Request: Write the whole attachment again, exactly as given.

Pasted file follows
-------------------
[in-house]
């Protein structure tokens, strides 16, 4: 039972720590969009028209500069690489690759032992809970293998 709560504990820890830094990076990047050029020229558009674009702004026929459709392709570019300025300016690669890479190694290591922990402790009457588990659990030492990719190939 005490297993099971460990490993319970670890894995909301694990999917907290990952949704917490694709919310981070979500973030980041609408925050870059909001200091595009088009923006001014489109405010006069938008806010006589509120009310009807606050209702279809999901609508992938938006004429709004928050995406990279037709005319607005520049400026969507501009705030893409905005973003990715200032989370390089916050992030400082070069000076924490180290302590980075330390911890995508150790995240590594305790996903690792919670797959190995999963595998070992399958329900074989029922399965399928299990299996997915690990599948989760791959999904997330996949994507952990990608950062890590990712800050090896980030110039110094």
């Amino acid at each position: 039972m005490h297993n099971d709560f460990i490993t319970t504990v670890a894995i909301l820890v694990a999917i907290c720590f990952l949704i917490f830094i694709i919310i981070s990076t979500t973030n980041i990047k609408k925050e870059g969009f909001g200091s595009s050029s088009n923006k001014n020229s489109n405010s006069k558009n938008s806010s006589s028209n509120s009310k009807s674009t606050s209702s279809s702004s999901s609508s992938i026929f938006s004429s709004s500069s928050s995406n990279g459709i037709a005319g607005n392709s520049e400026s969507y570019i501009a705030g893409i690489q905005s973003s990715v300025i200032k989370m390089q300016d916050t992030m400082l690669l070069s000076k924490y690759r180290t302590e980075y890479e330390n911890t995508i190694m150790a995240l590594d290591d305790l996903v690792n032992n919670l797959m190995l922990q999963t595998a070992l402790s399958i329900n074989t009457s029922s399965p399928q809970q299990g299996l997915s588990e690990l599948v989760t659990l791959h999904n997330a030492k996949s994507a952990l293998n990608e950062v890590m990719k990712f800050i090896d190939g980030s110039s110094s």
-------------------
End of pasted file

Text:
[in-house]
């Protein structure tokens, strides 16, 4: 039972720590969009028209500069690489690759032992809970293998 709560504990820890830094990076990047050029020229558009674009702004026929459709392709570019300025300016690669890479190694290591922990402790009457588990659990030492990719190939 005490297993099971460990490993319970670890894995909301694990999917907290990952949704917490694709919310981070979500973030980041609408925050870059909001200091595009088009923006001014489109405010006069938008806010006589509120009310009807606050209702279809999901609508992938938006004429709004928050995406990279037709005319607005520049400026969507501009705030893409905005973003990715200032989370390089916050992030400082070069000076924490180290302590980075330390911890995508150790995240590594305790996903690792919670797959190995999963595998070992399958329900074989029922399965399928299990299996997915690990599948989760791959999904997330996949994507952990990608950062890590990712800050090896980030110039110094």
């Amino acid at each position: 039972m005490h297993n099971d709560f460990i490993t319970t504990v670890a894995i909301l820890v694990a999917i907290c720590f990952l949704i917490f830094i694709i919310i981070s990076t979500t973030n980041i990047k609408k925050e870059g969009f909001g200091s595009s050029s088009n923006k001014n020229s489109n405010s006069k558009n938008s806010s006589s028209n509120s009310k009807s674009t606050s209702s279809s702004s999901s609508s992938i026929f938006s004429s709004s500069s928050s995406n990279g459709i037709a005319g607005n392709s520049e400026s969507y570019i501009a705030g893409i690489q905005s973003s990715v300025i200032k989370m390089q300016d916050t992030m400082l690669l070069s000076k924490y690759r180290t302590e980075y890479e330390n911890t995508i190694m150790a995240l590594d290591d305790l996903v690792n032992n919670l797959m190995l922990q999963t595998a070992l402790s399958i329900n074989t009457s029922s399965p399928q809970q299990g299996l997915s588990e690990l599948v989760t659990l791959h999904n997330a030492k996949s994507a952990l293998n990608e950062v890590m990719k990712f800050i090896d190939g980030s110039s110094s």